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often used, is placed before a long or general note, to mark it as a note, without giving it a particular reference.
19. [ ] The Cedilla is a mark borrowed from the French, by whom it is placed under the letter c to give it the sound of s before a or 0; as, in the words, “ façade," “ Alençon." In Worcester's Dictionary, it is attached to three other letters, to denote their soft sounds: viz., “Ģ as J; $ as Z; x as gz.
[For oral exercises in punctuation, the teacher may select any well-pointed book, to which the foregoing rules and explanations may be applied by the pupil. application of the principles of punctuation, either to points rightly inserted, or in the correction of errors, is as easy a process as ordinary syntactical parsing or correcting; and, in proportion to the utility of these principles, as useful. The exercise, in relation to correct pointing, consists in reading some passage, in successive parts, according to its points; naming the latter, as they occur; and repeating the rules or doctrines of punctuation, as the reasons for the marks employed.]
Utterance is the art of vocal expression. It includes the principles of pronunciation and elocution.
SECTION 1.-OF PRONUNCIATION. Pronunciation, as distinguished from elocution, is the utterance of words taken separately.
Pronunciation requires a knowledge of the just powers of the letters in all their combinations, and of the force and seat of the accent.
I. The Just Powers of the letters, are those sounds which are given to them by the best readers.
II. Accent is the peculiar stress which we lay upon some particular syllable of a word, whereby that syllable is distinguished from the rest; as, grám-mar, gram-má-ri-an.
Every word of more than one syllable, has one of its syllables accented.
When the word is long, for the sake of harmony or distinctness, we often give a secondary or less forcible accent to an other syllable; as, to the last of tém-per-a-túre, and to the second of in-dem-mi-fi-cá-tion.
A full and open pronunciation of the long vowel sounds, a clear articulation of the consonants, u forcible and well-placed accent, and a distinct utterance of the unaccented syllables, distinguish the elegant speaker.
[tery For a fu!l explanation of the principles of pronunciation, the learner is ree ferred to Walker's Critical Pronouncing Dictionary; for authorities in reference to variable usago, to the Universal and Critical Dictionary of J. E. Worcester.]
SECTION II.-OF ELOCUTION. Elocution is the utterance of words that are arranged into sentences, and form discourse.
Elocution requires a knowledge, and right application, of emphasis, pauses, inflections, and tones.
I. Emphasis is the peculiar stress of voice which we lay upon some particular word or words in a sentence, which thereby distinguished from the rest, as being more especially significant.
II. Pauses are cessations in utterance, which serve equally to relieve the speaker, and to render language intelligible and pleasing. The duration of the pauses should be proportionate to the degree of connexion between the parts of the discourse.
III. Inflections are those peculiar variations of the human voice, by which a continuous sound is made to pass from one note, key, or pitch, into an other. The passage of the voice from a lower to a higher or shriller note, is called the rising or upward inflection. The passage of the voice from a higher to a lower or graver note, is called the falling or downward inflection. These two opposite inflections may be heard in the following examples: 1. The rising, “Do you mean to go ?” 2. The falling, “When will you go?»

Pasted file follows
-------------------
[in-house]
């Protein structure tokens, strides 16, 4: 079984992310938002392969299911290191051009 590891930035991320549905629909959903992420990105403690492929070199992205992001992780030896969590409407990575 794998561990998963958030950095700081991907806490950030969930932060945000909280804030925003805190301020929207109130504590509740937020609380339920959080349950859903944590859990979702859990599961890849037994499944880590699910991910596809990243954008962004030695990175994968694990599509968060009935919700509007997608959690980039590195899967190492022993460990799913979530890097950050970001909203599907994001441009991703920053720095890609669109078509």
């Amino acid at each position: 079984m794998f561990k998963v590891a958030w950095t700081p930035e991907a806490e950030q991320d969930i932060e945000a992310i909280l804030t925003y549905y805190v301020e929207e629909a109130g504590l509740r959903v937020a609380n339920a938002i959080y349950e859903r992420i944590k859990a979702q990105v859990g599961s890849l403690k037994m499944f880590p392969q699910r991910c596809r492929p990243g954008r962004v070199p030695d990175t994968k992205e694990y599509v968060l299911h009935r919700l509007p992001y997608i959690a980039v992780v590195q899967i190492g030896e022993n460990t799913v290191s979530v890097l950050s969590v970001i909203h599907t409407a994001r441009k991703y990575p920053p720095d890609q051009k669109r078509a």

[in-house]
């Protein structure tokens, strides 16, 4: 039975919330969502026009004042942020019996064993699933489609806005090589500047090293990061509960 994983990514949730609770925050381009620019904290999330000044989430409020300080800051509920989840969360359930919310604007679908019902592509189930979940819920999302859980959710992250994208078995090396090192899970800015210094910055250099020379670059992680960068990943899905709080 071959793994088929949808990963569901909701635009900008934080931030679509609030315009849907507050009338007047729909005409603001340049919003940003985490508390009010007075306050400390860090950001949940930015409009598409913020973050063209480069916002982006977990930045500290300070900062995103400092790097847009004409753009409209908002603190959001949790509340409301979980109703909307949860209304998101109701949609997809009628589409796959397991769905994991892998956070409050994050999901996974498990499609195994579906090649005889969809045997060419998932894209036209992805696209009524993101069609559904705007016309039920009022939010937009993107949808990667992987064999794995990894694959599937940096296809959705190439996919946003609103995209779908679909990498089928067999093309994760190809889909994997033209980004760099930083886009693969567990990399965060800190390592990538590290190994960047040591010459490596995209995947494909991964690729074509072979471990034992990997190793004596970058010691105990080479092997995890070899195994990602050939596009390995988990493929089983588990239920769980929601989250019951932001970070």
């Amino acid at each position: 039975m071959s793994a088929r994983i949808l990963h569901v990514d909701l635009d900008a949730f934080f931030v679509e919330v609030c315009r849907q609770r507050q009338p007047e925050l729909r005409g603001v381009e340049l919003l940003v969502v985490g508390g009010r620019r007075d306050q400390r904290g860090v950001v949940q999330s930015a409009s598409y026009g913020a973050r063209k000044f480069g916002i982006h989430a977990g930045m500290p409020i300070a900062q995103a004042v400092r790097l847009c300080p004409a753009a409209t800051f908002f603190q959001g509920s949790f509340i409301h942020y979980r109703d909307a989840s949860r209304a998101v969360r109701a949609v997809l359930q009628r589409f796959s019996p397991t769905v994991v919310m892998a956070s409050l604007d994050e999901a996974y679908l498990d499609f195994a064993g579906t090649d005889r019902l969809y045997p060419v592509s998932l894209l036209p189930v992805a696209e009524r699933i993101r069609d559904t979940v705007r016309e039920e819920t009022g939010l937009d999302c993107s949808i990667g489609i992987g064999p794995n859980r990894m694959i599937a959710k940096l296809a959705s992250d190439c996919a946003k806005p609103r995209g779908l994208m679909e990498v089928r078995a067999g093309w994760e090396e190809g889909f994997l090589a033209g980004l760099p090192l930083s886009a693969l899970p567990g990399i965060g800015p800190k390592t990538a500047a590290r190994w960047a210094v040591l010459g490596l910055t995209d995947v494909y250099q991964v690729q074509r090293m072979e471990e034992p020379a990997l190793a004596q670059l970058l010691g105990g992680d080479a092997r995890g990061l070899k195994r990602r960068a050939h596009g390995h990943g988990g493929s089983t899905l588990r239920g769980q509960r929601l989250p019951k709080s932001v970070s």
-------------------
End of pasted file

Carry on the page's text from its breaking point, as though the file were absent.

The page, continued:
OBS.—Questions that may be answered by yes or no, require the rising inflection; those that demand any other answer, must be uttered with the falling inflection.
IV. Tones are those modulations of the voice, which depend upon the feelings of the speaker. They are what Sheridan denominates “the language of emotions." And it is of the ut. most importance, that they be natural, unaffected, and rightly adapted to the subject and to the occasion : for, upon them, in a great measure, depends all that is pleasing or interesting in elocution.
CHAPTER III.-FIGURES. A Figure, in grammar, is an intentional deviation from the ordinary spelling, formation, construction, or application, of words. There are, accordingly, figures of Orthography, figures of Etymology, figures of Syntax, and figures of Rhetoric. When figures are judiciously employed, they both strengthen and adorn expression. They occur more frequently in poetry than in prose; and several of them are merely poetic licenses.
SECTION 1.-FIGURES OF ORTHOGRAPHY. A Figure of Orthography is an intentional deviation from the ordinary or true spelling of a word.
The principal figures of Orthography are two; namely, Mi-me'-sis and Ar-cha-ism.
I. Mimesis is a ludicrous imitation of some mistake or mispronunciation of a word, in which the error is mimicked by a false spelling, or the taking of one word for an other; as, “ Maister, says he, have you any wery good weal in your vållet ?” — Columbian Orator, p. 292. “Ay, he was porn at Monmouth, captain Gower." --Shak. “I will description the matter to you, if you be capacity of it."-Id.
"Perdigious! I can hardly stand."-Lloyd. II. An Archaism is a word or phrase expressed according to ancient usage, and not according to our modern orthography; as, “Newe grene chese of smalle clammynes comfortethe a hotte stomake.”—T. PAYNEL: Tooke's Diversions, ii, 132. 6 With him was rev'rend Contemplation pight, Bow-bent with eld, his beard of snowy hue.”—Beattie.
SECTION II.- FIGURES OF ETYMOLOGY. A Figure of Etymology is an intentional deviation from the ordinary formation of a word.
The principal figures of Etymology are eight; namely, A-phæri-e-sis, Pros'-the-sis, Syn-co-pe, A-poc'-o-pe, Par-a-go-ge, Di-ær'-e-sis, Syn-cer'-e-sis, and Tme'-sis.
I. Aphæresis is the elision of some of the initial letters of a word: as, 'gainst, 'gan, 'neath,—for against, began, beneath.
II. Prosthesis is the prefixing of an expletive syllable to a word: as, adown, appaid, bestrown, evanished, yclad, for down, paid, strown, vanished, clad.
III. Syncope is the elision of some of the middle letters of a word : : as, med’cine, for medicine; e'en, for even ; o'er, for over ; conq'ring, for conquering ; se'nnight, for sevennight.
IV. Apocopè, is the elision of some of the final letters of a word: as, tho', for though; th’, for the ; t'other, for the other.